10 Gorgeous Fall Flowers
These gorgeous fall-blooming perennial flowers will make sure your garden keeps blooming all the way to the first frost and beyond.
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Asters (Symphyotricum spp.), start blooming in late August to September. Most grow well in U.S. Department of Agriculture plant hardiness zones 4 – 8 in a variety of colors ranging from dark purple to light purple to blue and pink. Choose a variety like ‘Purple Dome‘ to get vibrant color right when you want it. While many asters can top out at three to four feet or taller, varieties like ‘Alert‘ grow only a foot tall. Asters can self-sow around a garden, so if you don’t want a lot of asters, cut off the seed heads when the plants are finished blooming.
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Goldenrod (Solidago sp.) has come a long way from a roadside weed. There are now many varieties of this perennial available to add a touch of gold to the fall garden and provide much-needed nectar for a variety of pollinators. Most goldenrods are hardy in USDA zones 4 – 8. ‘Fireworks‘ is a popular variety that reaches three feet tall. ‘Solar Cascade‘ is a more recent variety selected by the Cincinnati Zoo & Botanical Garden. Most goldenrods spread by underground rhizomes and are easy to pull out if they form too big of a clump.
You know fall is on the way when pumpkins and mums begin appearing at your local nursery. That’s also when summer flowers in the garden start to fade, leaving things less colorful. For many gardeners, fall is the time to plant chrysanthemums (mums) in containers, but they can also be grown as perennials in the garden. Most are hardy in USDA zones 5 – 9, but there are some such as the ‘Igloo‘ series that can survive in USDA zones 3 – 4, as well. In the garden, mums will be looser and sometimes taller than those sold in pots. They do well in full sun and can add a splash of color in late summer and fall.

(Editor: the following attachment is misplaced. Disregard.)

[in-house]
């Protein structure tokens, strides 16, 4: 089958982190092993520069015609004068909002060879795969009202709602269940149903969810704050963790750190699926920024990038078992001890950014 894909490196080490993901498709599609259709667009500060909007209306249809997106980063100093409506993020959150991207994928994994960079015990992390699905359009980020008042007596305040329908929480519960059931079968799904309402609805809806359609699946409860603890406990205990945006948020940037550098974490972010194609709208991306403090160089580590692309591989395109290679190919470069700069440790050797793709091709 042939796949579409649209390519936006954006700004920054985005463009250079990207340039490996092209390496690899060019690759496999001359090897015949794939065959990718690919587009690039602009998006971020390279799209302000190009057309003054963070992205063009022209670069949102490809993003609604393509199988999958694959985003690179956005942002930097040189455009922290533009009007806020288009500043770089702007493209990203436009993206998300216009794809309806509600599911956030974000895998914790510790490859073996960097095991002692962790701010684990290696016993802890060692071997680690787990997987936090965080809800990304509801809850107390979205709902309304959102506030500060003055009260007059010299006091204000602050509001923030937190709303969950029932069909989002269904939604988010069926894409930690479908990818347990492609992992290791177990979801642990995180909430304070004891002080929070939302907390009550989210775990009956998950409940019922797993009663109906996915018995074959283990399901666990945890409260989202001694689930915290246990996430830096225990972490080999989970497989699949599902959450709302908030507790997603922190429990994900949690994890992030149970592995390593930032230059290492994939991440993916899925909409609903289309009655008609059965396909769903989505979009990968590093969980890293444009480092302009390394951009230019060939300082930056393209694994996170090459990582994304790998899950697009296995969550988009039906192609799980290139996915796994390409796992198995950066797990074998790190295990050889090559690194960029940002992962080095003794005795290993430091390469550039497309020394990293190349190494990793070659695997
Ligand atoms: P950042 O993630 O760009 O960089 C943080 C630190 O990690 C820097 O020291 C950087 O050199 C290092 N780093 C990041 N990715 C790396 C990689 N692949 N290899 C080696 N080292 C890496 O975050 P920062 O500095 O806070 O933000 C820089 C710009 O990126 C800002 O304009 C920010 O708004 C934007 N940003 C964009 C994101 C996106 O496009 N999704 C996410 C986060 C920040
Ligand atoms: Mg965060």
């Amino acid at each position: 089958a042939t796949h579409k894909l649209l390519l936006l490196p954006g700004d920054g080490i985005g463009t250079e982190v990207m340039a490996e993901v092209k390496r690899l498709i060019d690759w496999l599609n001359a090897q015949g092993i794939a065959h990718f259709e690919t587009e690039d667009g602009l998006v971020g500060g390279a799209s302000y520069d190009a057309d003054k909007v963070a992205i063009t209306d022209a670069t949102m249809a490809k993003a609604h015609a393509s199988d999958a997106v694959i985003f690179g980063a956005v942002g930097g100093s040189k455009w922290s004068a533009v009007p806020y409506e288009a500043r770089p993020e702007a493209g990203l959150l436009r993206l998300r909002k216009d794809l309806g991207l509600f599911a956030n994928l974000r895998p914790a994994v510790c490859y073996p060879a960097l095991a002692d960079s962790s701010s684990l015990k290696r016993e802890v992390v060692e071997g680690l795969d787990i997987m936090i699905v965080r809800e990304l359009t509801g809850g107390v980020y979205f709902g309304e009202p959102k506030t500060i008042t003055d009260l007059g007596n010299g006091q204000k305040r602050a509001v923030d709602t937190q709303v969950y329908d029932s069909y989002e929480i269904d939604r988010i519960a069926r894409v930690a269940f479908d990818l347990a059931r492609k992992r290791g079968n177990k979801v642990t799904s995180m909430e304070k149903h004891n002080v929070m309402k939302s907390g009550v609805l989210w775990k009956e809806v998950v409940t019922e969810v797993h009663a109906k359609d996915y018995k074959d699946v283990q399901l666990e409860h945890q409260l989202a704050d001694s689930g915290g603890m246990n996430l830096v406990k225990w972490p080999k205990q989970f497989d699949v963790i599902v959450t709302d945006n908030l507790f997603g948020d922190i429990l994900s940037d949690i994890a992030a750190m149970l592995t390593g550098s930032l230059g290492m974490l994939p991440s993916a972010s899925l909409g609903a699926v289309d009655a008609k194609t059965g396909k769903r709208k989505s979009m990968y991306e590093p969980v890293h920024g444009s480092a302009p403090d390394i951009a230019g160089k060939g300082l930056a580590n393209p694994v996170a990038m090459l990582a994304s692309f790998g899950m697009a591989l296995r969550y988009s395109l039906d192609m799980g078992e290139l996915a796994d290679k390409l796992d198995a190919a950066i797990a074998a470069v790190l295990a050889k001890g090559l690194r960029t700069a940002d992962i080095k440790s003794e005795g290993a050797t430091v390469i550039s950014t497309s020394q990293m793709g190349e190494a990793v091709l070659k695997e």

If you have a dry, sunny spot, tall sedum would like to grow there. Given the rather awkward genus name Hylotelephium, although many still use the older name Sedum, these plants grow from one to two feet tall and produce clusters of star-shaped flowers. They also attract butterflies and other pollinators. A classic variety is ‘Autumn Joy‘. Most tall sedums are hardy in USDA zones 4 – 9. The seed heads, if left alone, turn a soft brown and provide some winter interest.
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Generally hardy in USDA zones 4 – 7, Japanese anemones, also called windflowers, are perennials that grow well in partial-shade in well-drained areas that don’t dry out. They can sometimes take a bit of time to become established, but once they do, they can spread to take over an area. ‘Honorine Jobert‘ grows up to four feet tall and has white flowers. ‘Robustissima‘ has light pink flowers. A little less hardy, ‘Prince Henry‘ adds a pop of bright pink to the fall garden.
Your neighbors will think you have magical gardening powers when they see colchicums flowering in your garden in the fall. Colchicums send up foliage in the spring which then dies back by mid-summer. In mid-fall, the flowers, in shades of purple, pink and white pop up, making it look like spring in your fall garden. Hardy in USDA zones 4 – 7, colchicums need well-drained soil and full or part shade. Plant bulbs as soon as you get them. You can dig clumps in the spring to divide and share.
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Boltonia, Boltonia asteroides, is often called false aster because it has many of the same characteristics as asters. It grows five to six feet tall and begins flowering at the same time as asters, August through September. It does best with full sun and well-drained soil. Hardy in USDA zones 3 – 10, it most often has white flowers. ‘Snowbank‘ is a popular variety. To avoid self-sowing, cut off seed heads late in the fall.
Oxblood lily, Rhodophiala bifida, hardy in USDA zones 7 – 10, is sometimes called ‘schoolhouse lily’ because it blooms in early fall, the traditional start time for schools. The epicenter for these flowers is central Texas, where the red flowers, introduced by German settlers, can be seen in many older gardens. After blooming, the foliage remains through the winter and then dies back in late spring and summer. Oxblood lilies prefer full sun to part shade and well-drained soil.
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Joe Pye Weed
For a tall flower in the back of a sunny border, try the late blooming Joe Pye weed, Eutrochium purpureum. Hardy in USDA zones 4 – 9, Joe Pye weed can grow up to seven feet tall. It tolerates a bit of shade and doesn’t mind wet soils. If Joe Pye weed is too tall for your garden, plant the closely related perennial, Eutrochium dubium, ‘Little Joe’. Both have mauvy-pink flowers that attract butterflies and other pollinators in the fall.
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If you are looking for a plant that grows well in the shade and flowers in the fall, consider a toad lily, Tricyrtis sp. The flowers, ranging in color from white to pink and purple, are often spotted, like a toad. Toad lilies are usually hardy in USDA zones 5 – 9 and prefer soil that doesn’t dry out in the summertime. They grow from one to two feet tall, and bloom in August and September.